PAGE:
Sunday, January 17, 2016

Climate Change Disaster Top Threat to Economy in 2016

Climate activists march in Berlin, November 2015. (Credit: mw238/flickr) Click to Enlarge.
A catastrophe caused by climate change is seen as the biggest potential threat to the global economy in 2016, according to a survey of 750 experts conducted by the World Economic Forum.

The annual assessment of risks conducted by the WEF before its annual meeting in Davos on January 20-23 showed that global warming had catapulted its way to the top of the list of concerns.

A failure of climate change mitigation and adaptation was seen as likely to have a bigger impact than the spread of weapons of mass destruction, water crises, mass involuntary migration and a severe energy price shock — the first time in the 11 years of the Global Risks report that the environment has been in first place.

The report, prepared by the WEF in collaboration with risk specialists Marsh & McLennan and Zurich Insurance Group, comes a month after the deal signed in Paris to reduce carbon emissions.  The WEF said evidence was mounting that inter-connections between risks were becoming stronger.  It cited links between climate change and involuntary migration or international security, noting that these often had “major and unpredictable impacts.”

Espen Barth Eide, the WEF’s head of geopolitical affairs, said there was a risk of Europe fragmenting as a result of “people on the move.”

Speaking at a press conference in London to launch the report, Eide said:  “I am concerned about the continued support in national politics for keeping Europe together.”

Eide added that if enough countries decided to pursue a non-integrated approach to coping with migration it would have “profound effects on Europe’s politics and its economy,” and would have a knock-on impact on the rest of the world.  “If things unravel at the core, what does it mean in other parts of the world?”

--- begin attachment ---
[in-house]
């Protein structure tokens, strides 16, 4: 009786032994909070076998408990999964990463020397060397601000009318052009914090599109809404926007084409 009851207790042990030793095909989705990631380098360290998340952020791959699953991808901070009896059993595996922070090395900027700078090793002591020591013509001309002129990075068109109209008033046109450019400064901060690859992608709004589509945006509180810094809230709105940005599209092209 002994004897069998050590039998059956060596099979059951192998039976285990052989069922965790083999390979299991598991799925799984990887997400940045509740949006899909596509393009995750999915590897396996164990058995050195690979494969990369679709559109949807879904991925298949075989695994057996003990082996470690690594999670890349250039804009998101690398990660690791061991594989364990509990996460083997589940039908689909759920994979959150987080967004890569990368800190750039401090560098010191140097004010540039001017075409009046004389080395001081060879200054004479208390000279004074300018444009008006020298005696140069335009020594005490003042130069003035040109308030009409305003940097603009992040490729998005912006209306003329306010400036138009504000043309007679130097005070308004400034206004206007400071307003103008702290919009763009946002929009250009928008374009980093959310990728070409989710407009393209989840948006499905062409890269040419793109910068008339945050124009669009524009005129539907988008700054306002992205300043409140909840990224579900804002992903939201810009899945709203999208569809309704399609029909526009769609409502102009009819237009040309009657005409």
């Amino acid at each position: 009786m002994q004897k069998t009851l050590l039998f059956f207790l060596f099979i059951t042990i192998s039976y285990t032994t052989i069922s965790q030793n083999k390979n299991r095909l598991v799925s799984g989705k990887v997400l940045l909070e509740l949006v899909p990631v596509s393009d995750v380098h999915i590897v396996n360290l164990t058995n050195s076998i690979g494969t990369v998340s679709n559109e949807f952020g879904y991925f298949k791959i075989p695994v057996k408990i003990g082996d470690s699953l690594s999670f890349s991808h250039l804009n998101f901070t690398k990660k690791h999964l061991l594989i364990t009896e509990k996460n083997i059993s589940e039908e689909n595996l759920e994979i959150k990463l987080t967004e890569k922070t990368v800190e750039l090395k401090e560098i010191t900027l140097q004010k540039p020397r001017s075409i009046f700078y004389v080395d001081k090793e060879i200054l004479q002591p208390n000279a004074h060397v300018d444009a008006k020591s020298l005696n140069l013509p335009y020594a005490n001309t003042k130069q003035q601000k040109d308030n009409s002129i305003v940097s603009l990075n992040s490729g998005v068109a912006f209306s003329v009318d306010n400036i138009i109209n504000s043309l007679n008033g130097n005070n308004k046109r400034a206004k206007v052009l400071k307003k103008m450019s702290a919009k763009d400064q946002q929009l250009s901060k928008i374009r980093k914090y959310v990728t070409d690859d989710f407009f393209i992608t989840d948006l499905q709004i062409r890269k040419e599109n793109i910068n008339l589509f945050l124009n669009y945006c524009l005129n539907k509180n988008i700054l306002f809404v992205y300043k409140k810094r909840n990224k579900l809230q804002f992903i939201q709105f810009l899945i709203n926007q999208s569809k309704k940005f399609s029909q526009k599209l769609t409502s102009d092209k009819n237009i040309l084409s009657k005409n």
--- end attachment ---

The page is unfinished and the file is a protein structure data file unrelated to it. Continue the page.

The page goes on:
Cecilia Reyes, Zurich’s chief risk officer, said: “Climate change is exacerbating more risks than ever before in terms of water crises, food shortages, constrained economic growth, weaker societal cohesion and increased security risks.

“Meanwhile, geopolitical instability is exposing businesses to canceled projects, revoked licences, interrupted production, damaged assets and restricted movement of funds across borders.  These political conflicts are in turn making the challenge of climate change all the more insurmountable — reducing the potential for political cooperation, as well as diverting resource, innovation and time away from climate change resilience and prevention.”

The WEF said the broad range of risks — from environmental to geopolitical and economic — was unprecedented.

Read more at Climate Change Disaster Top Threat to Economy in 2016

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